As part the second round of funding provided by the Digital News Initiative (DNI) in Europe, 124 projects developed by media organisations in 25 countries will receive €24 million (£20.6m) to innovate in the digital space, Google announced today.
This brings the amount awarded by Google through the Innovation Fund to €51 million (£43.8m), a third of the total funding the technology company has pledged to European publishers for projects ranging from prototypes to medium and large scale initiatives.
The countries that received the largest financial investments were Germany, Spain, France, Norway, United Kingdom and Portugal, with £4.35m, £1.80m, £1.78m, £1.70m, £1.51m and £1.35m respectively.
The projects funded in the second round include The Vocal Bot, a digital assistant from Corriere della Sera in Italy, which aims to answers readers' news-related questions across devices, and Zombie, a tool from Swiss daily newspaper Le Temps that will use analytics data to resurface and republish evegreen articles when they relate to current news events.
Among the successful applications from the UK are projects from Bellingcat, Johnston Press, The Financial Times, The Ferret and Full Fact, as well as Coventry University and the University of Central Lancashire (UCLan).
Bellingcat will receive £81,205 to develop a platform that collects, verifies and analyses social media content from conflict areas, aimed at supporting journalists in their investigations, while Full Fact has been awarded £42,948 to build FACTS, the first fully-automated fact-checking tool.
The second round of the DNI also introduced a new paramater for the programme: collaboration.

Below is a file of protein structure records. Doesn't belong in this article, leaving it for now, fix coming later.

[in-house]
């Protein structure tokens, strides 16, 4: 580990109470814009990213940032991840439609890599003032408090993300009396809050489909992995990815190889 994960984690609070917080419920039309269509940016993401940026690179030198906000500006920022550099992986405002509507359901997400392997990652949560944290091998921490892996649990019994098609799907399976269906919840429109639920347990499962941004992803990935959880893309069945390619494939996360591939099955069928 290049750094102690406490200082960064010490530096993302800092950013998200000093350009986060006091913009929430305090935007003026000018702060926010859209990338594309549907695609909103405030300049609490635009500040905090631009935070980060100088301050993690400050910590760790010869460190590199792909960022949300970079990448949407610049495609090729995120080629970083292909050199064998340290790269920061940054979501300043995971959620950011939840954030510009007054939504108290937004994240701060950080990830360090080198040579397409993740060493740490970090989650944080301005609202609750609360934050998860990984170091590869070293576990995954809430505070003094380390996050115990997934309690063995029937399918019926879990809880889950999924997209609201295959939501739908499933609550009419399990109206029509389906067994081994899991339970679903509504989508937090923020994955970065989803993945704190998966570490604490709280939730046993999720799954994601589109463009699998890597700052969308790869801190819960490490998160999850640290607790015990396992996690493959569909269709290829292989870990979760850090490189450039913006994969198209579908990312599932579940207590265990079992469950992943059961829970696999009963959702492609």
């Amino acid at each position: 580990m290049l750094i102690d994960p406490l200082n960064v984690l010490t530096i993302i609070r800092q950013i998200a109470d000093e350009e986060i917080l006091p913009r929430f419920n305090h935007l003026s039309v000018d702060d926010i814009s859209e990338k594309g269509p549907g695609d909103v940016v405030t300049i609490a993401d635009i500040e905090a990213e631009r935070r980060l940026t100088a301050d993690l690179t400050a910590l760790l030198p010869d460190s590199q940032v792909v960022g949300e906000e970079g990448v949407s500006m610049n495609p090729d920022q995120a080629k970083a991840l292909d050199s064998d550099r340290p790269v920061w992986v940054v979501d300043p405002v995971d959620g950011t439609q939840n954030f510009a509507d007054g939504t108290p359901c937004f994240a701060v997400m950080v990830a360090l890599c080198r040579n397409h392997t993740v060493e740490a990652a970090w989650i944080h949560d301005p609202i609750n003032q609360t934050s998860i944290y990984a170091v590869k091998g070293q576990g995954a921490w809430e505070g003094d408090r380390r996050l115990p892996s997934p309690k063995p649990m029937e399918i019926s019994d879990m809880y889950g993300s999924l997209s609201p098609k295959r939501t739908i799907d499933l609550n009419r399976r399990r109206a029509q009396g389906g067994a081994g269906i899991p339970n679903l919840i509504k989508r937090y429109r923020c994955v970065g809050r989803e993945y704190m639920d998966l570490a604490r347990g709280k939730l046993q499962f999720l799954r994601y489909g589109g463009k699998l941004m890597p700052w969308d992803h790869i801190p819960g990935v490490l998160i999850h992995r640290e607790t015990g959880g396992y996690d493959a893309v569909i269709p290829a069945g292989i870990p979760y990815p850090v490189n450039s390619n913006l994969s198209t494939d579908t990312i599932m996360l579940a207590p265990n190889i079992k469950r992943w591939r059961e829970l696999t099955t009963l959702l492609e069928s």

Ludovic Blecher, head of the Digital News Initiative Innovation Fund at Google, outlined in a blog post published today, that 43 of the total number of projects and 15 of the 30 large projects funded promote a collaborative approach between publishers, academics, designers and entrepreneurs, both within individual countries and across borders.
Both Coventry University and UCLan have put forward collaborative projects, working with news organisations such as the Coventry Telegraph and Trinity Mirror. The former will develop a platform that builds downloadable concepts of virtual reality games to enhance understanding of news stories, while the latter's project focuses on ambient design and the Internet of Things to create prototypes that can be placed in people's houses or public spaces to convey the news.
Speaking to Journalism.co.uk in August, Madhav Chinnappa, director of strategic relations, news and publishers at Google, said the fund encourages publishers to be collaborative, because a lot of the challenges they are facing and trying to solve transcend individual newsrooms and borders.
"We are interested in collaborative projects and seeing people work together, so it's worth thinking about your starting point and what exactly you are trying to solve," Chinnappa said.
The full list of projects funded by the Digital News Initiative can be found here.
This article has been updated to include a link to the blog post published by Ludovic Blecher.
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